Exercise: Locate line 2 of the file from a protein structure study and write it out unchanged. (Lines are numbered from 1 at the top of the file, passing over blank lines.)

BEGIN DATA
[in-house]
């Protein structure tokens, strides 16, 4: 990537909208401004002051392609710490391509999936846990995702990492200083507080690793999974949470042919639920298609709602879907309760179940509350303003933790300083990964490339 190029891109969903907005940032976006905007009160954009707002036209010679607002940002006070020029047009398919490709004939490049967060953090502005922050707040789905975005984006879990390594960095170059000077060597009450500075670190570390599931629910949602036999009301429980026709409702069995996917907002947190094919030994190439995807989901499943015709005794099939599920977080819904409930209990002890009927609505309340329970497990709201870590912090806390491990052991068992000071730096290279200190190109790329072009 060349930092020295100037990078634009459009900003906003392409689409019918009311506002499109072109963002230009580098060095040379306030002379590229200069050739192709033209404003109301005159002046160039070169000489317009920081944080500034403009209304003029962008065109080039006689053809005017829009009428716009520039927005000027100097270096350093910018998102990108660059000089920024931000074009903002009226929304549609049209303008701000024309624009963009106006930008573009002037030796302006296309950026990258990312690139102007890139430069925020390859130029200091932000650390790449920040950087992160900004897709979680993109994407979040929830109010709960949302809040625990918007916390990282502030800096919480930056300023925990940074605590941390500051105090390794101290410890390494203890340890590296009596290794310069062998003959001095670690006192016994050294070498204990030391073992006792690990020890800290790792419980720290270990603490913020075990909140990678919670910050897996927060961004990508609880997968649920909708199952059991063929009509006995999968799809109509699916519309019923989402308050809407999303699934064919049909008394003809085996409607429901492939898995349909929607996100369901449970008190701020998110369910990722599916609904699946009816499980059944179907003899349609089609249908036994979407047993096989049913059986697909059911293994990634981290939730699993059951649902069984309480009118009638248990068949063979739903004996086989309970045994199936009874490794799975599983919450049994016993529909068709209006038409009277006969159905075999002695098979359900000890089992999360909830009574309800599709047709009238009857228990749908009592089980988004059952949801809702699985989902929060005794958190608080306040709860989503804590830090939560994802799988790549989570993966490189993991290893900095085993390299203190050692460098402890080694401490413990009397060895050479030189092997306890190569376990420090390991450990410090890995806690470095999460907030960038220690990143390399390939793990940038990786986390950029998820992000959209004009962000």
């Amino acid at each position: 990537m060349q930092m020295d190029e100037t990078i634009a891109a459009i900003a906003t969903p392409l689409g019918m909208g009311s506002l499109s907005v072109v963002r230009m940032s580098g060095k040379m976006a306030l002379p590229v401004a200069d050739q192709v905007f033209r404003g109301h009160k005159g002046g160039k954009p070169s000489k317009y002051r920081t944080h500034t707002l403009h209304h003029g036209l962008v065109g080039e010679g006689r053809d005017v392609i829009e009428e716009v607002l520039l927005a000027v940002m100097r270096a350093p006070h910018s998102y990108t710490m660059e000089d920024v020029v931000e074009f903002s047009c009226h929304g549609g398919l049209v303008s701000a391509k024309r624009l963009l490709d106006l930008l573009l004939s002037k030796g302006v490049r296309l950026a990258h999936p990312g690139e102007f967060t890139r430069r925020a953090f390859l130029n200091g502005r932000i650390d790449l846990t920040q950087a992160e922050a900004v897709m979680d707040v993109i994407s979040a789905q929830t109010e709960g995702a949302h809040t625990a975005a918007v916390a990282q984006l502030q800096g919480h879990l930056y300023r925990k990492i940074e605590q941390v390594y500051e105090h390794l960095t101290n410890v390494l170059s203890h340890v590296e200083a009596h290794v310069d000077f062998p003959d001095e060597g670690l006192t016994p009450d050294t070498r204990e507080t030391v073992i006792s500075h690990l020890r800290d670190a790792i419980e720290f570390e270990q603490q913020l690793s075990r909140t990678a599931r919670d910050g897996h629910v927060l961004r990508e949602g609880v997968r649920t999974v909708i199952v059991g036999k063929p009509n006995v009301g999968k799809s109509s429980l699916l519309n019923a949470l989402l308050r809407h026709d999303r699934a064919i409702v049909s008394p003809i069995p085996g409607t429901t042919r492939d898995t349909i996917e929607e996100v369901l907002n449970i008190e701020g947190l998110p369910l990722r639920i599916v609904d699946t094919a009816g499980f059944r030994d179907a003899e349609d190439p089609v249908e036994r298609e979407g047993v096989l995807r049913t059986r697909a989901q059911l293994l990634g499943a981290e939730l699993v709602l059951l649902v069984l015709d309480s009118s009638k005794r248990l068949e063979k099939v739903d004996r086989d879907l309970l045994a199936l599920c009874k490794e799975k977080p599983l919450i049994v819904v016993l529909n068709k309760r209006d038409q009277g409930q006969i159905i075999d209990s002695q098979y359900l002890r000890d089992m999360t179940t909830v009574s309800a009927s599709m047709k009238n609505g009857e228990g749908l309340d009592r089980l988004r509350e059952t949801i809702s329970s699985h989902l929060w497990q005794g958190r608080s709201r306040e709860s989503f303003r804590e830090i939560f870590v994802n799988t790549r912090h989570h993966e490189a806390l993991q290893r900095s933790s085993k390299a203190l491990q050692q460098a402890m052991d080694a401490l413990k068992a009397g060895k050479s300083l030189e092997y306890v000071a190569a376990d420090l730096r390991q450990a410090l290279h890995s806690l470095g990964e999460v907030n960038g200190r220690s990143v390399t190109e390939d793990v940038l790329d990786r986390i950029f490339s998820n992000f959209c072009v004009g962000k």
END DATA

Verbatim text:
């Protein structure tokens, strides 16, 4: 990537909208401004002051392609710490391509999936846990995702990492200083507080690793999974949470042919639920298609709602879907309760179940509350303003933790300083990964490339 190029891109969903907005940032976006905007009160954009707002036209010679607002940002006070020029047009398919490709004939490049967060953090502005922050707040789905975005984006879990390594960095170059000077060597009450500075670190570390599931629910949602036999009301429980026709409702069995996917907002947190094919030994190439995807989901499943015709005794099939599920977080819904409930209990002890009927609505309340329970497990709201870590912090806390491990052991068992000071730096290279200190190109790329072009 060349930092020295100037990078634009459009900003906003392409689409019918009311506002499109072109963002230009580098060095040379306030002379590229200069050739192709033209404003109301005159002046160039070169000489317009920081944080500034403009209304003029962008065109080039006689053809005017829009009428716009520039927005000027100097270096350093910018998102990108660059000089920024931000074009903002009226929304549609049209303008701000024309624009963009106006930008573009002037030796302006296309950026990258990312690139102007890139430069925020390859130029200091932000650390790449920040950087992160900004897709979680993109994407979040929830109010709960949302809040625990918007916390990282502030800096919480930056300023925990940074605590941390500051105090390794101290410890390494203890340890590296009596290794310069062998003959001095670690006192016994050294070498204990030391073992006792690990020890800290790792419980720290270990603490913020075990909140990678919670910050897996927060961004990508609880997968649920909708199952059991063929009509006995999968799809109509699916519309019923989402308050809407999303699934064919049909008394003809085996409607429901492939898995349909929607996100369901449970008190701020998110369910990722599916609904699946009816499980059944179907003899349609089609249908036994979407047993096989049913059986697909059911293994990634981290939730699993059951649902069984309480009118009638248990068949063979739903004996086989309970045994199936009874490794799975599983919450049994016993529909068709209006038409009277006969159905075999002695098979359900000890089992999360909830009574309800599709047709009238009857228990749908009592089980988004059952949801809702699985989902929060005794958190608080306040709860989503804590830090939560994802799988790549989570993966490189993991290893900095085993390299203190050692460098402890080694401490413990009397060895050479030189092997306890190569376990420090390991450990410090890995806690470095999460907030960038220690990143390399390939793990940038990786986390950029998820992000959209004009962000």